One of the most common do-it-yourself car maintenance jobs is oil change. If you want to become savvier with mechanical procedures for your car, this is probably the best place to start. It’s a simple procedure that doesn’t require many tools, and it will save you money. You will also save the time of traveling to and from the repair shop and sitting around a greasy auto center while strangers go to work on your beloved car.
Before you get to work, make sure you have the tools for the job. You’ll need a pan to drain the oil, a wrench, a funnel, latex gloves, a jack, and some stands to keep the car firmly elevated and safe while you’re underneath it. You will also need new motor oil, a new oil filter and you might also need a new drain plug washer.
The first step is to make sure you know the right type of oil to put into your car. You can find this information in your car’s manual. Also, note the number of quarts your car requires for an oil change. Understand the viscosity type, such as 5W-30. Some cars must operate with synthetic oil in order to maintain a safe temperature and smooth operation.
After you have your oil, jack up your car and place it on some secure stands to keep it firmly aloft. Never use the jack that came with your car to hold your car up while you work underneath. It’s not made for that purpose, and it’s likely to fail in a tragic way.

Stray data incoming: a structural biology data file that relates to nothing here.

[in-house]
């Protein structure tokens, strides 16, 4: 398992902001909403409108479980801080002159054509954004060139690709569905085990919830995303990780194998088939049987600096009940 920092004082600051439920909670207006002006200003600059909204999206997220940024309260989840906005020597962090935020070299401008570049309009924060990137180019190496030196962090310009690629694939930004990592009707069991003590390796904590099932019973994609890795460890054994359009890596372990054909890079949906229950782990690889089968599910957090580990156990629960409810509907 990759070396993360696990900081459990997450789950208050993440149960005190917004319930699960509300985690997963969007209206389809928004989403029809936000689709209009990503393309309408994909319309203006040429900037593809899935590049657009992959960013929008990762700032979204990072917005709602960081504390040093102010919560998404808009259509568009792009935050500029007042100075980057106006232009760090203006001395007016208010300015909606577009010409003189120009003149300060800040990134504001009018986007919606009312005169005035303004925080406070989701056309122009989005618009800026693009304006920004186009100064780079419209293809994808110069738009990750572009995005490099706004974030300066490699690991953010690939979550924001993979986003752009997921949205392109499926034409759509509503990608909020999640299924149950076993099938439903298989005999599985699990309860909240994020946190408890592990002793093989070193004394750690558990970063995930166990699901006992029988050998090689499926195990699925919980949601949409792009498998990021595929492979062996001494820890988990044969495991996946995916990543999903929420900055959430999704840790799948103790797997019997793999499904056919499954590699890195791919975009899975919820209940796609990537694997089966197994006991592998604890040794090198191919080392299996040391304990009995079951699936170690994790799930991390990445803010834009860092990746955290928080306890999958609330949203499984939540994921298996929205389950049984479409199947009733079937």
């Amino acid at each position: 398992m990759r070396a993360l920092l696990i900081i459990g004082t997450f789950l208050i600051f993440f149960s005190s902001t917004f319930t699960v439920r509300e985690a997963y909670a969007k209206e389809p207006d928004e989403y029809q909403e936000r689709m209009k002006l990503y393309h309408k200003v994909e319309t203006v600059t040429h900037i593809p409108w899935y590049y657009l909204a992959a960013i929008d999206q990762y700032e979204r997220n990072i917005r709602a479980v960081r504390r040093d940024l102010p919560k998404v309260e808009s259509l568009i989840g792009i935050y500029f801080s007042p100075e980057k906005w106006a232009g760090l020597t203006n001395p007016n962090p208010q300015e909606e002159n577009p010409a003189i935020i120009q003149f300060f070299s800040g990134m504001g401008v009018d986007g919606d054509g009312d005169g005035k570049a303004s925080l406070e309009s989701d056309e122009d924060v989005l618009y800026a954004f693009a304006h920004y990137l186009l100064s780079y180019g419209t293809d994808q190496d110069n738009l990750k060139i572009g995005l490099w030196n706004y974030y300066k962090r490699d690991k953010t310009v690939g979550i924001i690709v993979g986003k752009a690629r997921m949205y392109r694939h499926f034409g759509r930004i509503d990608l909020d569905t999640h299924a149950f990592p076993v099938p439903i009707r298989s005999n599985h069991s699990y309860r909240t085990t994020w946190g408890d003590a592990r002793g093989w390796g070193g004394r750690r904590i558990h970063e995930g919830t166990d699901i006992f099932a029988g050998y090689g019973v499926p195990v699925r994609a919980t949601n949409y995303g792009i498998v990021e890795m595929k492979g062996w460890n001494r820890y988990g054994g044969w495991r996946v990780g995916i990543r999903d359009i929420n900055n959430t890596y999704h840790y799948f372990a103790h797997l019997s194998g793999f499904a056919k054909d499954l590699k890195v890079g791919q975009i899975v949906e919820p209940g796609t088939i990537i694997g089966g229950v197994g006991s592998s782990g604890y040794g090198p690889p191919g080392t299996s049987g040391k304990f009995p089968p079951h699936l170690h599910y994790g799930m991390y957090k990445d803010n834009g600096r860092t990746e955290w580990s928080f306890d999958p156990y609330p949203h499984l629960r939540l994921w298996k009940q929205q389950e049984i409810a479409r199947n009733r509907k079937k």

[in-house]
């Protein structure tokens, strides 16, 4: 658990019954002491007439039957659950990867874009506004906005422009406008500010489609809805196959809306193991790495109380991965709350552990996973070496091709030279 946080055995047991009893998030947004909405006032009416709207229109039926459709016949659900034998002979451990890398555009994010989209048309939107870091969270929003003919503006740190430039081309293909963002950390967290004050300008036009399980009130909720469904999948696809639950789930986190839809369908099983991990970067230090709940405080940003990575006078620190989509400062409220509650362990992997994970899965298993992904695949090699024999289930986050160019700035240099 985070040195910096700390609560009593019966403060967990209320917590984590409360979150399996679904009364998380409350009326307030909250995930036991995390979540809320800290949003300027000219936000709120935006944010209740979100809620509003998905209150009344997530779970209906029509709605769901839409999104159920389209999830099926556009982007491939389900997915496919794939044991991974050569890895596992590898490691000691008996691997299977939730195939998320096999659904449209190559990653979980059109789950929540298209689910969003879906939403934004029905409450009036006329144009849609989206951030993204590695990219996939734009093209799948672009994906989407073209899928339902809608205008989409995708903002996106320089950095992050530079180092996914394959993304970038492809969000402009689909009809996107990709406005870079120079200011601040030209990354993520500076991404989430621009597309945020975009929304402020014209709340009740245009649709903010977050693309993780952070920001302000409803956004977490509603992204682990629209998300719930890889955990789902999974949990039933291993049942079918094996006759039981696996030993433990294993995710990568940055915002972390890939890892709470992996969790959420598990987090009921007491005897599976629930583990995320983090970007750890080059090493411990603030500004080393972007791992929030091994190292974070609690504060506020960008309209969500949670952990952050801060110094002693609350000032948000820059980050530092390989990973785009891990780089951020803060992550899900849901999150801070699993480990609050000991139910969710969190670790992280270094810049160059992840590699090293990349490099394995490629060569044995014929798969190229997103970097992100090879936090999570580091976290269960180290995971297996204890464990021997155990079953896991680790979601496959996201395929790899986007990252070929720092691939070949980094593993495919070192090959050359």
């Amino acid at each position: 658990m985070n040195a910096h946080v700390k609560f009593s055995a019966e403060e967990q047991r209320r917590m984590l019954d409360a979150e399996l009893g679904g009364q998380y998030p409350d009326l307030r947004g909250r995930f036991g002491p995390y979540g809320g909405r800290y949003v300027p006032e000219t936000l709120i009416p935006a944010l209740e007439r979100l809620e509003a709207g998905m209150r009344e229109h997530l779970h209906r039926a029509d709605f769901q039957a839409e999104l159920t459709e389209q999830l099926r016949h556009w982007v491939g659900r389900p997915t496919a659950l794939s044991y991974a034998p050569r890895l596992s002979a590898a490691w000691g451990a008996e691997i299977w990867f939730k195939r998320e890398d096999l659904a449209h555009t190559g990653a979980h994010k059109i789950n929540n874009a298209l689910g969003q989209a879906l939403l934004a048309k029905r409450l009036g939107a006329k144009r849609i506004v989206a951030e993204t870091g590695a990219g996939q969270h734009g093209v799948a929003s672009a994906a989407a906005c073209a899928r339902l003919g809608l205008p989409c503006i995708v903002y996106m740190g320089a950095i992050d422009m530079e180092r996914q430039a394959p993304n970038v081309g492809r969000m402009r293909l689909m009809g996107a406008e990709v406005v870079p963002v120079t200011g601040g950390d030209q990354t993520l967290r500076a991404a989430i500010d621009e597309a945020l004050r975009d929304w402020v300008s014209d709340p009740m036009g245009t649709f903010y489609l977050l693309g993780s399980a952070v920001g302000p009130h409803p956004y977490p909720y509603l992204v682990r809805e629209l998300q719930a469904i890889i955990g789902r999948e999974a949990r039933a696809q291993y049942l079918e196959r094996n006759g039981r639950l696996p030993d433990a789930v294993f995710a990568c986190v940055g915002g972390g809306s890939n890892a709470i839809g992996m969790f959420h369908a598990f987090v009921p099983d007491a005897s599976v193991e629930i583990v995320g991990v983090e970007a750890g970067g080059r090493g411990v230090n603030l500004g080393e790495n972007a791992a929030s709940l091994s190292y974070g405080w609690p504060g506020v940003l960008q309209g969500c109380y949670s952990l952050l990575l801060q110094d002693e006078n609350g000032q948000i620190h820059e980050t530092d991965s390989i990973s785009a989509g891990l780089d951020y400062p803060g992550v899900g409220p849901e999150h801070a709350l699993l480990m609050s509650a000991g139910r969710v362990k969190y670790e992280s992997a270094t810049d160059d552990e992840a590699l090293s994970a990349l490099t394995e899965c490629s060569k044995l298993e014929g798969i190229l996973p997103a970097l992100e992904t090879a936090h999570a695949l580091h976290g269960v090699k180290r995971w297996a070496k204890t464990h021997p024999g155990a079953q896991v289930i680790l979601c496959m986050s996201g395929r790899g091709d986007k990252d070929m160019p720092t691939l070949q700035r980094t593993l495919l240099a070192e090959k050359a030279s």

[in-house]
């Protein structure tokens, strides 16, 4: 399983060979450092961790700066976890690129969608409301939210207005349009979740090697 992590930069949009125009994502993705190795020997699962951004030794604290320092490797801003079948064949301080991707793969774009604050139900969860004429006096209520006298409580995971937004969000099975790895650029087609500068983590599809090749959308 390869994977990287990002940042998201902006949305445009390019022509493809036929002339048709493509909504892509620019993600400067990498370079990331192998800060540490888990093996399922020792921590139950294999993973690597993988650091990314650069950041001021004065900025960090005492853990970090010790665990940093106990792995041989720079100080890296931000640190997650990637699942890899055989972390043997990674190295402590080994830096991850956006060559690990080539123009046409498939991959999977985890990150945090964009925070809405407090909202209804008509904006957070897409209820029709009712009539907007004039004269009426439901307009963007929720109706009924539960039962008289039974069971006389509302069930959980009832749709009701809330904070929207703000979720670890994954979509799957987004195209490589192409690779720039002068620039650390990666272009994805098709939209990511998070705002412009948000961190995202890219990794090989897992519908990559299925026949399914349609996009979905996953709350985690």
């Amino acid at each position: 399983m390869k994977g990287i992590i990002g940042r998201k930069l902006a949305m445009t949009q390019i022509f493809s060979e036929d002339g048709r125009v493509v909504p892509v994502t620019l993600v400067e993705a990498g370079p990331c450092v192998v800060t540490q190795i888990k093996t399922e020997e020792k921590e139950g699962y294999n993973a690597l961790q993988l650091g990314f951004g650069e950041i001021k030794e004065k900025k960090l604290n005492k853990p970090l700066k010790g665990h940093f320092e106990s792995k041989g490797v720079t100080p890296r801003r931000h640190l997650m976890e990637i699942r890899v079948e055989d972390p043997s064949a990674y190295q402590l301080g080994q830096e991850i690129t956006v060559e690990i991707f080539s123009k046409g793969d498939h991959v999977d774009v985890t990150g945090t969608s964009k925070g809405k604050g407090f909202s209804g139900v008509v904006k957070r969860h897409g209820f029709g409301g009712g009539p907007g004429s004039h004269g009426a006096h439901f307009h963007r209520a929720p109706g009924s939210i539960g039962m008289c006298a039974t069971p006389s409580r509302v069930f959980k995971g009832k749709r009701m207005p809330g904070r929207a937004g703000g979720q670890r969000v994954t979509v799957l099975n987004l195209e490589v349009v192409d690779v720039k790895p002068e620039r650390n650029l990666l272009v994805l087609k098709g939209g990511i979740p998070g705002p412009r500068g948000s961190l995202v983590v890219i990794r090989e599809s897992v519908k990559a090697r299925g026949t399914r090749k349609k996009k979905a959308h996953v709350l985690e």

When you drain your oil, it should not be hot, but it should not be ice cold either. If your car has an aerodynamic undercover, you may need to remove it to gain access to the oil drain plug. Most cars don’t have undercovers, but they are usually easy to remove.
The next step is to remove the drain plug and find the oil filter. Put on your latex gloves first. If the filter is far away from the drain plug, you might want to let the oil completely drain before replacing the filter.
Place the drain pan under the plug and remove the plug to let the oil drain out. Try to change your oil indoors because wind can blow the draining oil stream around and create a hazard. Try to keep a firm grip on the drain plug to prevent it from falling into the drain pan.
While the oil is draining, clean the plug so that you can replace it after the draining is done. After the old oil is drained out, inspect the washer to see if it needs to be replaced. Insert the drain plug and tighten firmly without using extra torque with a pipe or hammer.
Replace your oil filter. You might need to reposition the drain pan to catch the oil that comes out as you remove the filter. Hold the filter over the pan to drain it, and avoid dropping it.
The last step is to add the new oil. You should add one quart less than the recommended capacity, and save the final quart to top it off later. Start the car to circulate the new oil. Shut off the engine, and check underneath for signs of leaks. Check your oil level and top it off as necessary. Finally, insert a jack, remove the stands, and lower the car.